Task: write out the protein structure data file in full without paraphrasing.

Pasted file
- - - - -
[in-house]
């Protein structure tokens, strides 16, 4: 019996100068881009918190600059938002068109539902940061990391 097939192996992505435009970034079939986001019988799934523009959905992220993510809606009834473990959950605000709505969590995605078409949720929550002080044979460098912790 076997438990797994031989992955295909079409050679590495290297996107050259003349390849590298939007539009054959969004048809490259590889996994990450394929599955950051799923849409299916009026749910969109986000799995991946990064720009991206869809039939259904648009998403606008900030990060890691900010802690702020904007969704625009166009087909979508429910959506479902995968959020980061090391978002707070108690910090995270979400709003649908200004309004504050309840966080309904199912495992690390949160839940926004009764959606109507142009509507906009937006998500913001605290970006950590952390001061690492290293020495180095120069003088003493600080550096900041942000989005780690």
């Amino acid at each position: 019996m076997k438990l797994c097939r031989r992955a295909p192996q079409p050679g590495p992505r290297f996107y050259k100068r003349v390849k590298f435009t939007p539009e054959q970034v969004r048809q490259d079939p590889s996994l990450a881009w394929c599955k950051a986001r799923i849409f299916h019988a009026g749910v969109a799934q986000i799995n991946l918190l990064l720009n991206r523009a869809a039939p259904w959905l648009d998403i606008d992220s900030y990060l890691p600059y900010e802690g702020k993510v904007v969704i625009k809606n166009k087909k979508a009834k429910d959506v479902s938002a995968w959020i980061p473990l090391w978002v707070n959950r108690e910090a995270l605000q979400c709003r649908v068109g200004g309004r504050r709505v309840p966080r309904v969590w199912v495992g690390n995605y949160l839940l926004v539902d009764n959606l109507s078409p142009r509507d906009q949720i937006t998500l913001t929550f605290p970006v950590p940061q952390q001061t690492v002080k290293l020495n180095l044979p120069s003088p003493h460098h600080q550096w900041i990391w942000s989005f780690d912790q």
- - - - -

[in-house]
């Protein structure tokens, strides 16, 4: 019996100068881009918190600059938002068109539902940061990391 097939192996992505435009970034079939986001019988799934523009959905992220993510809606009834473990959950605000709505969590995605078409949720929550002080044979460098912790 076997438990797994031989992955295909079409050679590495290297996107050259003349390849590298939007539009054959969004048809490259590889996994990450394929599955950051799923849409299916009026749910969109986000799995991946990064720009991206869809039939259904648009998403606008900030990060890691900010802690702020904007969704625009166009087909979508429910959506479902995968959020980061090391978002707070108690910090995270979400709003649908200004309004504050309840966080309904199912495992690390949160839940926004009764959606109507142009509507906009937006998500913001605290970006950590952390001061690492290293020495180095120069003088003493600080550096900041942000989005780690």
């Amino acid at each position: 019996m076997k438990l797994c097939r031989r992955a295909p192996q079409p050679g590495p992505r290297f996107y050259k100068r003349v390849k590298f435009t939007p539009e054959q970034v969004r048809q490259d079939p590889s996994l990450a881009w394929c599955k950051a986001r799923i849409f299916h019988a009026g749910v969109a799934q986000i799995n991946l918190l990064l720009n991206r523009a869809a039939p259904w959905l648009d998403i606008d992220s900030y990060l890691p600059y900010e802690g702020k993510v904007v969704i625009k809606n166009k087909k979508a009834k429910d959506v479902s938002a995968w959020i980061p473990l090391w978002v707070n959950r108690e910090a995270l605000q979400c709003r649908v068109g200004g309004r504050r709505v309840p966080r309904v969590w199912v495992g690390n995605y949160l839940l926004v539902d009764n959606l109507s078409p142009r509507d906009q949720i937006t998500l913001t929550f605290p970006v950590p940061q952390q001061t690492v002080k290293l020495n180095l044979p120069s003088p003493h460098h600080q550096w900041i990391w942000s989005f780690d912790q």